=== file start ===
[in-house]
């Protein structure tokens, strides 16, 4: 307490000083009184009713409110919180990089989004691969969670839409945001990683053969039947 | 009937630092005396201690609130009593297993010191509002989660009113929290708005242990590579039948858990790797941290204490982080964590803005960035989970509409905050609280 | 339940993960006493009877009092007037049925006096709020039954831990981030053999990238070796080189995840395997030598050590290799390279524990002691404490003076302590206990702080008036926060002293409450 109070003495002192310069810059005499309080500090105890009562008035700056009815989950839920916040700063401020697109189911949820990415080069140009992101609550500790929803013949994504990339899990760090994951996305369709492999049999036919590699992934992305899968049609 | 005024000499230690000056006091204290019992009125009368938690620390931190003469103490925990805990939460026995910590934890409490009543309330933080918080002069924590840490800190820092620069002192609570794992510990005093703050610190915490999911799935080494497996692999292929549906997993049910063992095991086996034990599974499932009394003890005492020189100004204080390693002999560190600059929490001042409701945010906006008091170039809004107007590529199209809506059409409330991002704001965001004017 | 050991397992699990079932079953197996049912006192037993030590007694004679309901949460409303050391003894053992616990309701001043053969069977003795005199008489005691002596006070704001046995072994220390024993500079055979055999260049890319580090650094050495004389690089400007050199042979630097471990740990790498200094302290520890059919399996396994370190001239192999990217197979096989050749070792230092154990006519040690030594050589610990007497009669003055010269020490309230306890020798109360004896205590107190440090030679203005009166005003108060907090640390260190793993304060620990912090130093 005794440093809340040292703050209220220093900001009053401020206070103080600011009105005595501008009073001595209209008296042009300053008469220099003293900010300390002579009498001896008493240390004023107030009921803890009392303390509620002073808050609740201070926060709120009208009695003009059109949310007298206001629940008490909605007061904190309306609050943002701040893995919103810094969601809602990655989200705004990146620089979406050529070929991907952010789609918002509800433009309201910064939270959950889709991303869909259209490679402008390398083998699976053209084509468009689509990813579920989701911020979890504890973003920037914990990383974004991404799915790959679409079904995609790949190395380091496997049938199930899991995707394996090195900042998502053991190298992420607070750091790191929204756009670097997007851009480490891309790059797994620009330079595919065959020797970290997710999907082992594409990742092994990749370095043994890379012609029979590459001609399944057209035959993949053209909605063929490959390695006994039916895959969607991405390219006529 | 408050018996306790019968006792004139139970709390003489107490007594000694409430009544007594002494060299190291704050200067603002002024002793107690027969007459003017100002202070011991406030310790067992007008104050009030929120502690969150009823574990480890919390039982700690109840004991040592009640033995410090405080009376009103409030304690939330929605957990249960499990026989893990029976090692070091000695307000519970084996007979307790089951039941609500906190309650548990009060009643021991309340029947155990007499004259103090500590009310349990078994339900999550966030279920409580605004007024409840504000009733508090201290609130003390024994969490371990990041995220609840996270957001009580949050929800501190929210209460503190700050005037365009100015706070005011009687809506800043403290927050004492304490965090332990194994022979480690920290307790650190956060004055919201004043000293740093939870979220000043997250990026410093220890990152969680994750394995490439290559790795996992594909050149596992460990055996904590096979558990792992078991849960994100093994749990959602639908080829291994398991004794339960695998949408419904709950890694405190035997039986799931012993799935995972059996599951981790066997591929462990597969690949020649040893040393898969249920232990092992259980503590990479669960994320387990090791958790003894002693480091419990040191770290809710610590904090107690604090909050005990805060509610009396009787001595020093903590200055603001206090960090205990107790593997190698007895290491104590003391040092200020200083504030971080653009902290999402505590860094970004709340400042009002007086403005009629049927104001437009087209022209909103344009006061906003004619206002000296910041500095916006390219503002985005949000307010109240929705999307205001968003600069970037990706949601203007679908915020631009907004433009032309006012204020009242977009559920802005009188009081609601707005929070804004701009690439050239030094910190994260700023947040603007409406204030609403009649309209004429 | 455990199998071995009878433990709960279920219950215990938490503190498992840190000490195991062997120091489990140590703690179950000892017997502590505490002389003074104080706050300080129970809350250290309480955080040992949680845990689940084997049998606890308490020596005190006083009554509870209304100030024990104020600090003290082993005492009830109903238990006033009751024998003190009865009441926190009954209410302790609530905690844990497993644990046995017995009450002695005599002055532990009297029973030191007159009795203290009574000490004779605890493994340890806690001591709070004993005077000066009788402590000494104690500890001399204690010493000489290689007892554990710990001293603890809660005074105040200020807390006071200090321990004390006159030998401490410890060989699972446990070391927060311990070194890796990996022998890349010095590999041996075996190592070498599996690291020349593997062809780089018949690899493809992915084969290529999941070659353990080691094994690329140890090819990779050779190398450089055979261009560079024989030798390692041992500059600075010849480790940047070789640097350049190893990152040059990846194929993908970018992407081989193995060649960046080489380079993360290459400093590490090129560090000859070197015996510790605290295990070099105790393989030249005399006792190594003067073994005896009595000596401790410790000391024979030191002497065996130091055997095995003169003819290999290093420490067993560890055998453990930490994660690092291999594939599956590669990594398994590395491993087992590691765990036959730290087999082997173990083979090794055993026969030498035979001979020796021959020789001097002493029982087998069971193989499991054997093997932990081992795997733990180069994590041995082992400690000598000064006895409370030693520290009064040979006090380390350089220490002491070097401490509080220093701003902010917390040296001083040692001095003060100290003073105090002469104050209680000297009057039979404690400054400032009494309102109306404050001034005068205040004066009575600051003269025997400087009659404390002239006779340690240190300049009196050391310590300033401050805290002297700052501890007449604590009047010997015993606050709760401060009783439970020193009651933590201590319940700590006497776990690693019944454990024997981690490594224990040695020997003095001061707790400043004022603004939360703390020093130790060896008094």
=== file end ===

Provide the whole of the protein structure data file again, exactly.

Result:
[in-house]
């Protein structure tokens, strides 16, 4: 307490000083009184009713409110919180990089989004691969969670839409945001990683053969039947 | 009937630092005396201690609130009593297993010191509002989660009113929290708005242990590579039948858990790797941290204490982080964590803005960035989970509409905050609280 | 339940993960006493009877009092007037049925006096709020039954831990981030053999990238070796080189995840395997030598050590290799390279524990002691404490003076302590206990702080008036926060002293409450 109070003495002192310069810059005499309080500090105890009562008035700056009815989950839920916040700063401020697109189911949820990415080069140009992101609550500790929803013949994504990339899990760090994951996305369709492999049999036919590699992934992305899968049609 | 005024000499230690000056006091204290019992009125009368938690620390931190003469103490925990805990939460026995910590934890409490009543309330933080918080002069924590840490800190820092620069002192609570794992510990005093703050610190915490999911799935080494497996692999292929549906997993049910063992095991086996034990599974499932009394003890005492020189100004204080390693002999560190600059929490001042409701945010906006008091170039809004107007590529199209809506059409409330991002704001965001004017 | 050991397992699990079932079953197996049912006192037993030590007694004679309901949460409303050391003894053992616990309701001043053969069977003795005199008489005691002596006070704001046995072994220390024993500079055979055999260049890319580090650094050495004389690089400007050199042979630097471990740990790498200094302290520890059919399996396994370190001239192999990217197979096989050749070792230092154990006519040690030594050589610990007497009669003055010269020490309230306890020798109360004896205590107190440090030679203005009166005003108060907090640390260190793993304060620990912090130093 005794440093809340040292703050209220220093900001009053401020206070103080600011009105005595501008009073001595209209008296042009300053008469220099003293900010300390002579009498001896008493240390004023107030009921803890009392303390509620002073808050609740201070926060709120009208009695003009059109949310007298206001629940008490909605007061904190309306609050943002701040893995919103810094969601809602990655989200705004990146620089979406050529070929991907952010789609918002509800433009309201910064939270959950889709991303869909259209490679402008390398083998699976053209084509468009689509990813579920989701911020979890504890973003920037914990990383974004991404799915790959679409079904995609790949190395380091496997049938199930899991995707394996090195900042998502053991190298992420607070750091790191929204756009670097997007851009480490891309790059797994620009330079595919065959020797970290997710999907082992594409990742092994990749370095043994890379012609029979590459001609399944057209035959993949053209909605063929490959390695006994039916895959969607991405390219006529 | 408050018996306790019968006792004139139970709390003489107490007594000694409430009544007594002494060299190291704050200067603002002024002793107690027969007459003017100002202070011991406030310790067992007008104050009030929120502690969150009823574990480890919390039982700690109840004991040592009640033995410090405080009376009103409030304690939330929605957990249960499990026989893990029976090692070091000695307000519970084996007979307790089951039941609500906190309650548990009060009643021991309340029947155990007499004259103090500590009310349990078994339900999550966030279920409580605004007024409840504000009733508090201290609130003390024994969490371990990041995220609840996270957001009580949050929800501190929210209460503190700050005037365009100015706070005011009687809506800043403290927050004492304490965090332990194994022979480690920290307790650190956060004055919201004043000293740093939870979220000043997250990026410093220890990152969680994750394995490439290559790795996992594909050149596992460990055996904590096979558990792992078991849960994100093994749990959602639908080829291994398991004794339960695998949408419904709950890694405190035997039986799931012993799935995972059996599951981790066997591929462990597969690949020649040893040393898969249920232990092992259980503590990479669960994320387990090791958790003894002693480091419990040191770290809710610590904090107690604090909050005990805060509610009396009787001595020093903590200055603001206090960090205990107790593997190698007895290491104590003391040092200020200083504030971080653009902290999402505590860094970004709340400042009002007086403005009629049927104001437009087209022209909103344009006061906003004619206002000296910041500095916006390219503002985005949000307010109240929705999307205001968003600069970037990706949601203007679908915020631009907004433009032309006012204020009242977009559920802005009188009081609601707005929070804004701009690439050239030094910190994260700023947040603007409406204030609403009649309209004429 | 455990199998071995009878433990709960279920219950215990938490503190498992840190000490195991062997120091489990140590703690179950000892017997502590505490002389003074104080706050300080129970809350250290309480955080040992949680845990689940084997049998606890308490020596005190006083009554509870209304100030024990104020600090003290082993005492009830109903238990006033009751024998003190009865009441926190009954209410302790609530905690844990497993644990046995017995009450002695005599002055532990009297029973030191007159009795203290009574000490004779605890493994340890806690001591709070004993005077000066009788402590000494104690500890001399204690010493000489290689007892554990710990001293603890809660005074105040200020807390006071200090321990004390006159030998401490410890060989699972446990070391927060311990070194890796990996022998890349010095590999041996075996190592070498599996690291020349593997062809780089018949690899493809992915084969290529999941070659353990080691094994690329140890090819990779050779190398450089055979261009560079024989030798390692041992500059600075010849480790940047070789640097350049190893990152040059990846194929993908970018992407081989193995060649960046080489380079993360290459400093590490090129560090000859070197015996510790605290295990070099105790393989030249005399006792190594003067073994005896009595000596401790410790000391024979030191002497065996130091055997095995003169003819290999290093420490067993560890055998453990930490994660690092291999594939599956590669990594398994590395491993087992590691765990036959730290087999082997173990083979090794055993026969030498035979001979020796021959020789001097002493029982087998069971193989499991054997093997932990081992795997733990180069994590041995082992400690000598000064006895409370030693520290009064040979006090380390350089220490002491070097401490509080220093701003902010917390040296001083040692001095003060100290003073105090002469104050209680000297009057039979404690400054400032009494309102109306404050001034005068205040004066009575600051003269025997400087009659404390002239006779340690240190300049009196050391310590300033401050805290002297700052501890007449604590009047010997015993606050709760401060009783439970020193009651933590201590319940700590006497776990690693019944454990024997981690490594224990040695020997003095001061707790400043004022603004939360703390020093130790060896008094």